Despite reporting better-than-expected earnings and sales in second-quarter 2018, Dean Foods Company (DF - Free Report) saw its shares plunge 15.1% yesterday. Clearly, management’s lowered outlook for 2018 was a dark spot in the otherwise impressive results. In fact, yesterday’s slump took the company’s three-month stock performance to a decline of 20.4%, narrower than the industry’s fall of 21.2%.
During the quarter, both top and bottom lines beat the Zacks Consensus Estimate for the second consecutive period, and the former also increased year over year. However, intense non-dairy inflation and stiff competition compelled the company to curtail its earnings forecast.
Q2 in Detail
Dean Foods’ quarterly adjusted earnings of 16 cents per share surpassed the Zacks Consensus Estimate of 14 cents, though it declined 23.8% from 21 cents in the year-ago quarter. On a GAAP basis, the company posted a loss per share of 46 cents, comparing unfavorably with earnings of 19 cents recorded in the year-ago period.
Increased private label mix, greater-than-expected fuel and resin costs, and freight cost inflation were the hurdles faced by Dean Foods during the second quarter. Further, raw milk costs came in at $14.60 per hundred-weight during the second quarter, which escalated 2% on a sequential basis but declined 6% year over year.
Net sales climbed 1.3% to $1,951.2 million, surpassing the Zacks Consensus Estimate of $1,940 million. Volumes in the quarter were in line with the company’s expectations. However, year to date, fluid milk category witnessed a dip of 1.4% through May in USDA results.
Adjusted gross profit declined almost 6% to $433 million, with adjusted gross margin contracting 170 basis points to roughly 22.2%. This was mainly attributable to soft volumes and greater mix of private label products. Adjusted operating income decreased 27.1% to $35 million in the quarter.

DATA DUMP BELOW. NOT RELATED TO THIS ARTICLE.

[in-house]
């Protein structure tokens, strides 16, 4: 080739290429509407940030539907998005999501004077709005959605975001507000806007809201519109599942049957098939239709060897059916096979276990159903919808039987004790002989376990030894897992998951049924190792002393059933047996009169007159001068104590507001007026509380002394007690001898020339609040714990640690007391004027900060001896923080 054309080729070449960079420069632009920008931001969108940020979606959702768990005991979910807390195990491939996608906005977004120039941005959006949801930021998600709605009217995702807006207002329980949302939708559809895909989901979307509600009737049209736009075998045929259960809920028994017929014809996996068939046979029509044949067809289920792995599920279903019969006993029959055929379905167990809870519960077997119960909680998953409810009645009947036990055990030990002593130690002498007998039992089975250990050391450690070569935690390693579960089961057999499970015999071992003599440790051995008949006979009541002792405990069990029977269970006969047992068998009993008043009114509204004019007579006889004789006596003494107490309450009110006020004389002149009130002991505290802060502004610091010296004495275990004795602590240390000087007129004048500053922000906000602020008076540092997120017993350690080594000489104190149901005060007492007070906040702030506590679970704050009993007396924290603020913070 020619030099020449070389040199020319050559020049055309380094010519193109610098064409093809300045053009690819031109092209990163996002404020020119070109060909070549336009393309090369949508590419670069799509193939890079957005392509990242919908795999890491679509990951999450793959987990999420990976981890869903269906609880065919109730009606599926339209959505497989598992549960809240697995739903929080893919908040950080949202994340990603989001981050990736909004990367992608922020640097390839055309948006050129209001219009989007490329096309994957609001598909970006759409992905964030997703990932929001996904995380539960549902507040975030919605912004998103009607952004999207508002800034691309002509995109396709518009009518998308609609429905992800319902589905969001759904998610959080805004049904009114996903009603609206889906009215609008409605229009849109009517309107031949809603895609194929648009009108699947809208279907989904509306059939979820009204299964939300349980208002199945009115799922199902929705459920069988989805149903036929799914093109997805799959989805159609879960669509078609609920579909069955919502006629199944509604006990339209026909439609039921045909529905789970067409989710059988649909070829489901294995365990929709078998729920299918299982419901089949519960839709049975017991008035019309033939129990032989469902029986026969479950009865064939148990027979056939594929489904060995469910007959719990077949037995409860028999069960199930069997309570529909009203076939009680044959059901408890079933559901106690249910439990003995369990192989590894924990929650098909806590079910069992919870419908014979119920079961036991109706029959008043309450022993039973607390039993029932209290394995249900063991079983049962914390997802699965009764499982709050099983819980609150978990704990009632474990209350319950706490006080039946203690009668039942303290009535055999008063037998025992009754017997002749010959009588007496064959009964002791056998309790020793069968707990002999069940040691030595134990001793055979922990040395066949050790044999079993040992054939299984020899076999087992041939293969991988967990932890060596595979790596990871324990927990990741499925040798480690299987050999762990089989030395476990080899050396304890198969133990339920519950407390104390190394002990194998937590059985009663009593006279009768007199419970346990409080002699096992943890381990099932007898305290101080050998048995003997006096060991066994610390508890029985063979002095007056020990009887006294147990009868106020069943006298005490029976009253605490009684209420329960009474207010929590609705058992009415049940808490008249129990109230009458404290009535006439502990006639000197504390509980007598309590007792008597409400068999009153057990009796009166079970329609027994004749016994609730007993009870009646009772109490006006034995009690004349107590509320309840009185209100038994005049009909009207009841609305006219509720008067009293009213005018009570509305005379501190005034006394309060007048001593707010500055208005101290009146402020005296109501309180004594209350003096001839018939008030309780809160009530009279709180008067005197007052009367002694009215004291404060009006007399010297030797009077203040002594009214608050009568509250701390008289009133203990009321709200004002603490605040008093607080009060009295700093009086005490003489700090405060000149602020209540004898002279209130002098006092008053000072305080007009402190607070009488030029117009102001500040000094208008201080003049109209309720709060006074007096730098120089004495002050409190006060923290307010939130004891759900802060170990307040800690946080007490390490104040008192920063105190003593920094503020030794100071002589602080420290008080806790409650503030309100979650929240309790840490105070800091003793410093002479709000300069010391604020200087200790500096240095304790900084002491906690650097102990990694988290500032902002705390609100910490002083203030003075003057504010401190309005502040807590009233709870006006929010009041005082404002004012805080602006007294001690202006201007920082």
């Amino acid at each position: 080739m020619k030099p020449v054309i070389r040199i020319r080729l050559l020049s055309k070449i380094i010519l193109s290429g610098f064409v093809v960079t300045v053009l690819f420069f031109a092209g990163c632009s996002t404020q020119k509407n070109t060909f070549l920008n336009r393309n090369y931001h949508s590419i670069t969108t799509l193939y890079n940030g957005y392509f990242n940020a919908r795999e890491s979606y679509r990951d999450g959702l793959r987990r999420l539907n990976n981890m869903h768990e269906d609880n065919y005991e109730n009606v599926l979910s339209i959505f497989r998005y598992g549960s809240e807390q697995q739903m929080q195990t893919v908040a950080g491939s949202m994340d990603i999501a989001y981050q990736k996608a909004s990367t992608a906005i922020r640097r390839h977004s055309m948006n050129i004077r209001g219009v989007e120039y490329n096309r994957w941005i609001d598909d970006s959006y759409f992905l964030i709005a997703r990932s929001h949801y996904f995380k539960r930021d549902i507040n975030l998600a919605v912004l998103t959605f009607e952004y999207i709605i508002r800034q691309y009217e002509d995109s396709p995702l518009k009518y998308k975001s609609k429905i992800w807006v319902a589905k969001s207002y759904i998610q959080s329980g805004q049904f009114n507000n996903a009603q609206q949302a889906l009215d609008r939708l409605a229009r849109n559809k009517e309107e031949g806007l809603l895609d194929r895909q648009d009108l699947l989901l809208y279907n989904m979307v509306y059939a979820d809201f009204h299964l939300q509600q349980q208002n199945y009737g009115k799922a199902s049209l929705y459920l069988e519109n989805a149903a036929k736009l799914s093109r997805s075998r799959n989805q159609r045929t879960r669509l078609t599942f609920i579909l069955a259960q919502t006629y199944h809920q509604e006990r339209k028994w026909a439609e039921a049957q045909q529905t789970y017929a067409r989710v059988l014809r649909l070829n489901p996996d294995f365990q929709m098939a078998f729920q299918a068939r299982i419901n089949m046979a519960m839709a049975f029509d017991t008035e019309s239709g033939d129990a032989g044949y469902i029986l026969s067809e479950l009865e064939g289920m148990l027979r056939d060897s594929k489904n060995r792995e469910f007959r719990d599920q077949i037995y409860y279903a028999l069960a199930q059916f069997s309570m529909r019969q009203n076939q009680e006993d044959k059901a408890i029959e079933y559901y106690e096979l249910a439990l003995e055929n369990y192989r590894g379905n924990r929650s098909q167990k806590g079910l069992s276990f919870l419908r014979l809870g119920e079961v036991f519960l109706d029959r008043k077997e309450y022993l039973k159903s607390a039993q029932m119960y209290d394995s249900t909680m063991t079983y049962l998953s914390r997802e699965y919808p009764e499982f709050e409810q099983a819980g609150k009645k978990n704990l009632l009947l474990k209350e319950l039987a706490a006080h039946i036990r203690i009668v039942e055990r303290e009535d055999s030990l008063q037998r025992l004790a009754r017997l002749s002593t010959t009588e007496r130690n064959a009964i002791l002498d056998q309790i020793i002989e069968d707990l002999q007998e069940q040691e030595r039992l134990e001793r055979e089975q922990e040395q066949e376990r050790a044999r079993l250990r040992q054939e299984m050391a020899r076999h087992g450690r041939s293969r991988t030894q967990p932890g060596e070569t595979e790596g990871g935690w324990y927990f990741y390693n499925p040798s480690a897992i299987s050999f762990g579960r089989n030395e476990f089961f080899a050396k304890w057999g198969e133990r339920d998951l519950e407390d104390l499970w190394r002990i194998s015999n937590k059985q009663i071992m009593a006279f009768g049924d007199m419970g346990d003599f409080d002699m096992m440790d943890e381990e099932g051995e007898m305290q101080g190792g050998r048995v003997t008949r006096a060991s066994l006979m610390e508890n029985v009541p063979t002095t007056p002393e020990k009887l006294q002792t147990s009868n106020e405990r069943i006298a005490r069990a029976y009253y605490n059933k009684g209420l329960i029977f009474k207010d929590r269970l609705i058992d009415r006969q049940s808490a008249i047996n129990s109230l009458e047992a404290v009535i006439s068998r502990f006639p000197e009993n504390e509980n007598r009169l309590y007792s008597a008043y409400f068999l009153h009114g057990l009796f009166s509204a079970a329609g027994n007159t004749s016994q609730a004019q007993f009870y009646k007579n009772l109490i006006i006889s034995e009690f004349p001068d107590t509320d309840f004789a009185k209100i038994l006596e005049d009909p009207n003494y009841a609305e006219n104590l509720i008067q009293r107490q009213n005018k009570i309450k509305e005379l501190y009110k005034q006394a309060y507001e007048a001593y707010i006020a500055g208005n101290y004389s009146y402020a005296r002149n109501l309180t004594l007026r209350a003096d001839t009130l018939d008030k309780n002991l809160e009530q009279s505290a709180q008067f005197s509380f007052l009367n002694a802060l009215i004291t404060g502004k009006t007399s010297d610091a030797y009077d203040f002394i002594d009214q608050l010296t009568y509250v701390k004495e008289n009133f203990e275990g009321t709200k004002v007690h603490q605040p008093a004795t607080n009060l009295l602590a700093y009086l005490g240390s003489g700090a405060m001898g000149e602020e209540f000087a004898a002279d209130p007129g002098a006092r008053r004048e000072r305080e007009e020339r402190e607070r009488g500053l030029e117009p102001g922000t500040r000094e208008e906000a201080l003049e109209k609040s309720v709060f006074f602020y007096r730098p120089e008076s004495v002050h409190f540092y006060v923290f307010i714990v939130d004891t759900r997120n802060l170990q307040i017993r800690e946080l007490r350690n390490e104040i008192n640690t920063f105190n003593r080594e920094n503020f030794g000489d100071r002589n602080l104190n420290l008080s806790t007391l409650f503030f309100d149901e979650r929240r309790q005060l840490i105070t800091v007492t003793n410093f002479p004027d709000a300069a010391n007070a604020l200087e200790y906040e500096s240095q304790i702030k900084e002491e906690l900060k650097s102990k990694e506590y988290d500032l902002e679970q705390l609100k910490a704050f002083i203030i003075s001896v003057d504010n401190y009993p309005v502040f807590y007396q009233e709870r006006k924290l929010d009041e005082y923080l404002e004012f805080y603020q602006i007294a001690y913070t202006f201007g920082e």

Lower volumes, volatile raw milk costs and loss of share in U.S. fluid milk volumes have long been concerns for Dean Foods.
Dean Foods ended the quarter with cash and cash equivalents of $25.4 million, long-term debt (including current portion) of approximately $857 million and shareholders’ equity of $617.5 million. Total debt outstanding, excluding cash in hand, was nearly $837 million as of Jun 30, 2018.
In first-half 2018, the company generated nearly $120.8 million of net cash from operating activities and $83 million of free cash flow from continuing operations. Capital expenditures during the same period amounted to nearly $37 million.
At the end of the second quarter, Dean Foods’ net debt to bank EBITDA total leverage ratio on an all cash-netted basis came in at 2.67 times, which remained flat with first-quarter 2018.
Management remains impressed with its performance, which continues to be driven by the company’s focus on executing commercial strategies and cost-productivity initiatives.
In fact, the cost productivity plan helped Dean Foods to generate strong cash flow and reduce its adjusted general and administrative expenses by $13 million. Going ahead, the company remains focused on its strategic plan, which is likely to help it generate its targeted incremental annual run-rate savings of $150 million.
Dean Foods remains on track with its growth initiatives, though it expects to start witnessing gains from the fourth quarter of 2018. Also, the company is battling considerably greater-than-expected non-dairy inflation. Moreover, increased retailer investment in private label space is hurting Dean Foods’ branded product mix, which remains a threat to margins.
That said, Dean Foods lowered its adjusted earnings per share guidance. The company now envisions 2018 bottom line to range between 32 cents and 52 cents, significantly down from the previous range of 55-80 cents. Also, the guidance stands lower than the Zacks Consensus Estimate of 65 cents for the year. Well, Dean Foods currently carries a Zacks Rank #2 (Buy), which is subject to change following the earnings announcement.
Nonetheless, the company raised its free cash flow outlook for 2018 to a range of $40-$60 million compared with the previously projected range of $30-$50 million. Capital spending is now expected in a band of $125-$150 million compared with $135-$160 million guided earlier.
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